To achieve this transformational goal, the agency has embarked on a series of organizational and information technology activities. These initiatives are aimed at advancing ongoing electronic communication and interactions between the agency, the public, and FDA-regulated companies.

The FDA is "actively moving toward an electronic world where all regulated product information comes in electronically," whether it be related to product quality, manufacturing, pre-market, or post-market data, says Dr. Armando Oliva, FDA deputy director for Bioinformatics (in the Jan. 6 post of "Life-Science Panorama" from Axendia.) With the proliferation of manufacturing systems that provide for electronic device history records (eDHR), medical device organizations can shift to "exception only" eDHR reviews, where records are reviewed by question/answer and meetings are needed only in the event of a non-conformance.

At some point in the near future, this could extend to web-based reviews of electronic batch records with the agency.

The total product life-cycle (TPLC) is the centerpiece of the FDA's Center for Devices and Radiological Health (CDRH) strategic plan. CDRH's stated vision is to ensure the health of the public throughout the "Total Product Life Cycle—it's everyone's business."

Through the TPLC, FDA has encouraged device manufacturers to transition away from the rigid product lifecycle processes (like the waterfall model) to the more suitable TPLC model (See diagrams).

This model seeks to integrate the complete product lifecycle by providing a holistic view of the process. In TPLC, product development is iterative and incorporates the required interactions between stakeholders as well as the contribution and input of each group involved in development. A TPLC approach focuses on sharing information among product lifecycle stages and, by extension, among departments and for future generations of product.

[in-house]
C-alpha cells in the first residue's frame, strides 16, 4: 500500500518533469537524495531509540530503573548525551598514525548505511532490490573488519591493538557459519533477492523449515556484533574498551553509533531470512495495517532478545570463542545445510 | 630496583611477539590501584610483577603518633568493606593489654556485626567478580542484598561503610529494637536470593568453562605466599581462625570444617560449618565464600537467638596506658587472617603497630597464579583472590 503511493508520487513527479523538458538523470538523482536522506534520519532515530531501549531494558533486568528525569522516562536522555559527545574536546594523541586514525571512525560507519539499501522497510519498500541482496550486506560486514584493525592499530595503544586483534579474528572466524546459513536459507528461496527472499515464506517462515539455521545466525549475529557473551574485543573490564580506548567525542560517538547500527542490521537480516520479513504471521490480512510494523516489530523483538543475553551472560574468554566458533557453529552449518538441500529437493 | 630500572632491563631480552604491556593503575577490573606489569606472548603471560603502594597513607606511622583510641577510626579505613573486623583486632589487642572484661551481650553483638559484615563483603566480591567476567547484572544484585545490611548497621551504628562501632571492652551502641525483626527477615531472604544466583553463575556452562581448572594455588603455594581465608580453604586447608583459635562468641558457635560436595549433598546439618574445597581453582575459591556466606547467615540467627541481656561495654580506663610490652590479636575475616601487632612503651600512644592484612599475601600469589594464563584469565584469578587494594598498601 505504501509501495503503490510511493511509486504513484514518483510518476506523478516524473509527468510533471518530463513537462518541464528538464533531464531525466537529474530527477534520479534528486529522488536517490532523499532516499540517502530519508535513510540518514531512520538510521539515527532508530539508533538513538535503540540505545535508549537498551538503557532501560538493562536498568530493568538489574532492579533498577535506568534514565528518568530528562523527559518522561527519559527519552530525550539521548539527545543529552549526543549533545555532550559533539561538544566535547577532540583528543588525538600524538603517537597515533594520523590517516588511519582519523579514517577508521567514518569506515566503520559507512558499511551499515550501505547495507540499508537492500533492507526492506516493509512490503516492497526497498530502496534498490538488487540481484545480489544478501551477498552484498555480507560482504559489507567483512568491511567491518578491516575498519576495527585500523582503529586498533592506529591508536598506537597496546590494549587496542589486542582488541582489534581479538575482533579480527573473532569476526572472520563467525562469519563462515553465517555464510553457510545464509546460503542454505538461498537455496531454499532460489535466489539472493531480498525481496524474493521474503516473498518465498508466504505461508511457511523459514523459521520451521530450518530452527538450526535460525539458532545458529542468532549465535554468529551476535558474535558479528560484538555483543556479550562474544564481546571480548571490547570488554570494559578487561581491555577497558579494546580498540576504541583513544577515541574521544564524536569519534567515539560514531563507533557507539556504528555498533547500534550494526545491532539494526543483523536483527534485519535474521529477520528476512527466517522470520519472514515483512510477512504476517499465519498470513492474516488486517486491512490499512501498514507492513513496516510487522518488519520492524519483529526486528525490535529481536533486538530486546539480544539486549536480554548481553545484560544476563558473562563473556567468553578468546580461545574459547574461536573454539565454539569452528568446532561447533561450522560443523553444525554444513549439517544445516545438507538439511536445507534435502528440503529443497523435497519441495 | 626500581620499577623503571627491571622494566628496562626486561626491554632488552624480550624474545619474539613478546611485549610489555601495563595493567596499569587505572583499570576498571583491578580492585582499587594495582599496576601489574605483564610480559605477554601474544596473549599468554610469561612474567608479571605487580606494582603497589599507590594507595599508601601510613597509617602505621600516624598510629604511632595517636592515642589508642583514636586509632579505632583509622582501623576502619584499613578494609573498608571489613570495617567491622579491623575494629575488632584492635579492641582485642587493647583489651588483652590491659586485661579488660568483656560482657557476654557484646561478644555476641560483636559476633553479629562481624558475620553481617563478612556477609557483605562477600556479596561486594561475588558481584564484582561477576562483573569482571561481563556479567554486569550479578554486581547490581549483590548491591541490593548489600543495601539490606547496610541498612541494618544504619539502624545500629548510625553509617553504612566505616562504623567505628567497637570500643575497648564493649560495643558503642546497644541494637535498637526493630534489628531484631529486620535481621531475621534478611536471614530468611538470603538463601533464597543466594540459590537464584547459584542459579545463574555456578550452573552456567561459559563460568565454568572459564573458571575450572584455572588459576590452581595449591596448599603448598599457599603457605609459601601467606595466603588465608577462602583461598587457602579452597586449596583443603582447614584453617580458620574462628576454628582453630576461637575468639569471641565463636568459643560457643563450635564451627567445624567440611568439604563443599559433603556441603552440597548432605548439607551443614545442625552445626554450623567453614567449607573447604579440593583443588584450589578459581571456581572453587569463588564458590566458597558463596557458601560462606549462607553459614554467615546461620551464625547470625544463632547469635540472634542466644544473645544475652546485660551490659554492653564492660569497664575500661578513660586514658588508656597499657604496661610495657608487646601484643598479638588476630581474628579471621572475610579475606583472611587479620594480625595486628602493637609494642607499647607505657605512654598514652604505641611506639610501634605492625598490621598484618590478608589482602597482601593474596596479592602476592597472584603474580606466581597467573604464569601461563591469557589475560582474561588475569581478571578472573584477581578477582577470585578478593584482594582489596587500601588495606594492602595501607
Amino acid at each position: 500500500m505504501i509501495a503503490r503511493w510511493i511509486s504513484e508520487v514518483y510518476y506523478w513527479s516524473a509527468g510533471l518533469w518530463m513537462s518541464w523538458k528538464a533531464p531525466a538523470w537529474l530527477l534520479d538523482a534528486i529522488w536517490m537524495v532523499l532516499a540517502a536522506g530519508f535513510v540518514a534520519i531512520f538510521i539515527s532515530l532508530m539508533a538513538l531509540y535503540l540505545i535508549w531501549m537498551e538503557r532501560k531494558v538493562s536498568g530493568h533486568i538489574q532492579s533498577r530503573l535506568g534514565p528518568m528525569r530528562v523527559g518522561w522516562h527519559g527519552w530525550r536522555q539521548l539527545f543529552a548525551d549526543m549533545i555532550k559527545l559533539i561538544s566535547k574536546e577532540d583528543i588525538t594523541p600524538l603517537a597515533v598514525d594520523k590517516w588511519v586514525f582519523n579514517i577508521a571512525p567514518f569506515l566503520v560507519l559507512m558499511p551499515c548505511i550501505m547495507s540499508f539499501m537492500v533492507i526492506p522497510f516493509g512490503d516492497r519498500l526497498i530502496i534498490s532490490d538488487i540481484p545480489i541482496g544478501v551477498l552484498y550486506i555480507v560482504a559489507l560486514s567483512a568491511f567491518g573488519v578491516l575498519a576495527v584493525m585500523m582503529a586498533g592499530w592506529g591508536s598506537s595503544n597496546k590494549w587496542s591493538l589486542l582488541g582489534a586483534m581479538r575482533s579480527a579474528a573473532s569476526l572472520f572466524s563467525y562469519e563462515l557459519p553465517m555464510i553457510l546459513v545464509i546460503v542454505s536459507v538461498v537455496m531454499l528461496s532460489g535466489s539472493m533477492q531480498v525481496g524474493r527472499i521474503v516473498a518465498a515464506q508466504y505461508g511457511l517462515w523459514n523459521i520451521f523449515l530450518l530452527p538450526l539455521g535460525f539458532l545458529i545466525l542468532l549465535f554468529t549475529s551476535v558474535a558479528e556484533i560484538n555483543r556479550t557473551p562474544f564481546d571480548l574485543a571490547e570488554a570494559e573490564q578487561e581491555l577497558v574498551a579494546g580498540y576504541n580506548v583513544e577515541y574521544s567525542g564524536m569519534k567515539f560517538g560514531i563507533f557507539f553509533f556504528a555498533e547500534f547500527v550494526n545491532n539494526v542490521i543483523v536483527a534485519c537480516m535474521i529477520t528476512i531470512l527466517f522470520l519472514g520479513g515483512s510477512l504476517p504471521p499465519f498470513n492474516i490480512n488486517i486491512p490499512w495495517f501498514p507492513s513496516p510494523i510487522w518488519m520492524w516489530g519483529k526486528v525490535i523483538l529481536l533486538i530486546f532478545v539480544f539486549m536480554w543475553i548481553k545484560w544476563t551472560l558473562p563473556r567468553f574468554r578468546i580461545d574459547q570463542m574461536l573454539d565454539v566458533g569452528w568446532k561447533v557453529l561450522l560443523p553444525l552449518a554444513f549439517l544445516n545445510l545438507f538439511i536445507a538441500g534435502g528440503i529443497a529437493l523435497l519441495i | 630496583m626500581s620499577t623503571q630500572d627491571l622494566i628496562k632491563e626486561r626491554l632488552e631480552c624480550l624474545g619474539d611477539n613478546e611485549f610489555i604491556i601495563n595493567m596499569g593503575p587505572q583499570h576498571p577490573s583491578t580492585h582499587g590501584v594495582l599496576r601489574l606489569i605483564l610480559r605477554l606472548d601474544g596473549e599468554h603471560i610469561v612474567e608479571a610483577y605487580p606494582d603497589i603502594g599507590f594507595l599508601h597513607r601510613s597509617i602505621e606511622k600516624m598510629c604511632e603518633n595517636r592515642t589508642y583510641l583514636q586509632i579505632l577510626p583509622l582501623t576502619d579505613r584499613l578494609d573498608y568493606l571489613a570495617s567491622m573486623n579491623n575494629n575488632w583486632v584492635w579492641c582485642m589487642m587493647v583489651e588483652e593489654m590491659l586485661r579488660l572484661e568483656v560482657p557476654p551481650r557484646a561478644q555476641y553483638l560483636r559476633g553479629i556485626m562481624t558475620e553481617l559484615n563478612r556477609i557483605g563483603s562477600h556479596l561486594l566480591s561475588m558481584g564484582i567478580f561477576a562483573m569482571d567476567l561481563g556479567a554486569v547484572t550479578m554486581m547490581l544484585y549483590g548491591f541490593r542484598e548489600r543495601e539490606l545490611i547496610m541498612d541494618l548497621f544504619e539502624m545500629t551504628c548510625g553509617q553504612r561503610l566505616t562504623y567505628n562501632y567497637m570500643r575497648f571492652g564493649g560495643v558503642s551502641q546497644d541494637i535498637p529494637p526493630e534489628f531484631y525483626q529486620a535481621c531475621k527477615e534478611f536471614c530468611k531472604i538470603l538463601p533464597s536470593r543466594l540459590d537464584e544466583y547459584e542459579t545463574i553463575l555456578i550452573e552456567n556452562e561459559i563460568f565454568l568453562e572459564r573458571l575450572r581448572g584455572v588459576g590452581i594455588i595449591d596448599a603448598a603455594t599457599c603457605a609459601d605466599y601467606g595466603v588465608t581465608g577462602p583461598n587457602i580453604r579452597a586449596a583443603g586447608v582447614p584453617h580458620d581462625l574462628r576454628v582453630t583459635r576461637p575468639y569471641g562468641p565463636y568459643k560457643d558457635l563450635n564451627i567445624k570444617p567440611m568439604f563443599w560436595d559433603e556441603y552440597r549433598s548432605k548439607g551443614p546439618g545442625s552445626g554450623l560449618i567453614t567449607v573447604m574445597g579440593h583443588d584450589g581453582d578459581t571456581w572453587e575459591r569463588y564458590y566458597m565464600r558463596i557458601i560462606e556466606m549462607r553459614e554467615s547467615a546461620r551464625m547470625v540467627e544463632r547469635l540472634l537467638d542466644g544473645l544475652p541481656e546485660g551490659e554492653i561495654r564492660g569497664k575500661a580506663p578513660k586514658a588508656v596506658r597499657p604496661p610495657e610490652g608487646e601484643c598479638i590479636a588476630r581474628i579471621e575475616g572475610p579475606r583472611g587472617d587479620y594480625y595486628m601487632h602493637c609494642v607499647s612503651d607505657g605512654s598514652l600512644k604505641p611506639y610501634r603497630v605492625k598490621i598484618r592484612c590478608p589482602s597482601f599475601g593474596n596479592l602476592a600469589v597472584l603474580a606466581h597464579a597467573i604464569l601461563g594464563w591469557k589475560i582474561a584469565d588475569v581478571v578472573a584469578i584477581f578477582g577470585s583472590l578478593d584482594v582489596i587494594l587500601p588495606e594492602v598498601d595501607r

Read more about how feedback and KPIs in the FDA’s total product lifecycle help manufacturing efficiency .


ONLINE EXTRA

Also read from Axendia, FDA-related white papers:
- The Future of the FDA: Operating in an Electronic World ;
- Quality Management System Trends in Life Sciences ; and
- Pursuing a Future Where all Regulated Product Information is Electronic, interview with Dr Armado Oliva, FDA Deputy Director, Bioinformatics .


Author Information

Daniel R. Matlis is president of Axendia, a life-sciences and healthcare consulting and strategic advisory firm.


21CFR Part 807 device advice from FDA

FDA's Center for Devices and Radiological Health (CDRH) is responsible for regulating firms who manufacture, repackage, relabel, and/or import medical devices sold in the United States. Manufacturers who must list devices with FDA under Medical Device Listing - 21CFR Part 807 include:

Manufacturers;

Contract manufacturers that commercially distribute the device;

Contract sterilizers that commercially distribute the device;

Repackagers and relabelers;

Specification developers;

Reprocessors single-use devices;

Remanufacturers;

Manufacturers of accessories and components sold directly to the end user; and

U.S. manufacturers of "export only" devices.